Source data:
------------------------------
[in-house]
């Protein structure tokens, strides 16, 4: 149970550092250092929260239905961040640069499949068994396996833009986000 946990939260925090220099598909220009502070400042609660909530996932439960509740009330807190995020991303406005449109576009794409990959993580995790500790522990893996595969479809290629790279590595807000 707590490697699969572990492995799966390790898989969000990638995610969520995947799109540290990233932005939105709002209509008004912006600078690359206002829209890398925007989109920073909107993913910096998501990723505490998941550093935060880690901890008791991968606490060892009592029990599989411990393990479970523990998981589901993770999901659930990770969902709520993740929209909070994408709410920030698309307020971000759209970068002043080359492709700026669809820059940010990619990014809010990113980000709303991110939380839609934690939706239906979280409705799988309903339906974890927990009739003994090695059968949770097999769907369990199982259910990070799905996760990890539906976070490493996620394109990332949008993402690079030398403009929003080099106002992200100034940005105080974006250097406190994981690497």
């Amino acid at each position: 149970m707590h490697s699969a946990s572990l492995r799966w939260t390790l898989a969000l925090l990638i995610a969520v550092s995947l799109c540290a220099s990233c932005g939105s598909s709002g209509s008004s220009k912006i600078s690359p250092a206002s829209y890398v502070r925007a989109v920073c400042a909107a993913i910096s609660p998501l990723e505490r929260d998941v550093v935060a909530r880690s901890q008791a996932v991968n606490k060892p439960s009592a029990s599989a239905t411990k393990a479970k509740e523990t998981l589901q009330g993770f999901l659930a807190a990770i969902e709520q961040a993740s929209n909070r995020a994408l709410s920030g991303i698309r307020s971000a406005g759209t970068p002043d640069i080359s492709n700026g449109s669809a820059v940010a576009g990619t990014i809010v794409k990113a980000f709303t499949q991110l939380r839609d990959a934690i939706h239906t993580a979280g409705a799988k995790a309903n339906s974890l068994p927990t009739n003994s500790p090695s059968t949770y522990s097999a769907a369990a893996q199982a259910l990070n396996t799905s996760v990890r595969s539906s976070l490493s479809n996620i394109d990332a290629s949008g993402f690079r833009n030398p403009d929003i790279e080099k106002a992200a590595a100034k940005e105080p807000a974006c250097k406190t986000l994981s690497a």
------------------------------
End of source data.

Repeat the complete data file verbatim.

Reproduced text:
[in-house]
């Protein structure tokens, strides 16, 4: 149970550092250092929260239905961040640069499949068994396996833009986000 946990939260925090220099598909220009502070400042609660909530996932439960509740009330807190995020991303406005449109576009794409990959993580995790500790522990893996595969479809290629790279590595807000 707590490697699969572990492995799966390790898989969000990638995610969520995947799109540290990233932005939105709002209509008004912006600078690359206002829209890398925007989109920073909107993913910096998501990723505490998941550093935060880690901890008791991968606490060892009592029990599989411990393990479970523990998981589901993770999901659930990770969902709520993740929209909070994408709410920030698309307020971000759209970068002043080359492709700026669809820059940010990619990014809010990113980000709303991110939380839609934690939706239906979280409705799988309903339906974890927990009739003994090695059968949770097999769907369990199982259910990070799905996760990890539906976070490493996620394109990332949008993402690079030398403009929003080099106002992200100034940005105080974006250097406190994981690497």
């Amino acid at each position: 149970m707590h490697s699969a946990s572990l492995r799966w939260t390790l898989a969000l925090l990638i995610a969520v550092s995947l799109c540290a220099s990233c932005g939105s598909s709002g209509s008004s220009k912006i600078s690359p250092a206002s829209y890398v502070r925007a989109v920073c400042a909107a993913i910096s609660p998501l990723e505490r929260d998941v550093v935060a909530r880690s901890q008791a996932v991968n606490k060892p439960s009592a029990s599989a239905t411990k393990a479970k509740e523990t998981l589901q009330g993770f999901l659930a807190a990770i969902e709520q961040a993740s929209n909070r995020a994408l709410s920030g991303i698309r307020s971000a406005g759209t970068p002043d640069i080359s492709n700026g449109s669809a820059v940010a576009g990619t990014i809010v794409k990113a980000f709303t499949q991110l939380r839609d990959a934690i939706h239906t993580a979280g409705a799988k995790a309903n339906s974890l068994p927990t009739n003994s500790p090695s059968t949770y522990s097999a769907a369990a893996q199982a259910l990070n396996t799905s996760v990890r595969s539906s976070l490493s479809n996620i394109d990332a290629s949008g993402f690079r833009n030398p403009d929003i790279e080099k106002a992200a590595a100034k940005e105080p807000a974006c250097k406190t986000l994981s690497a």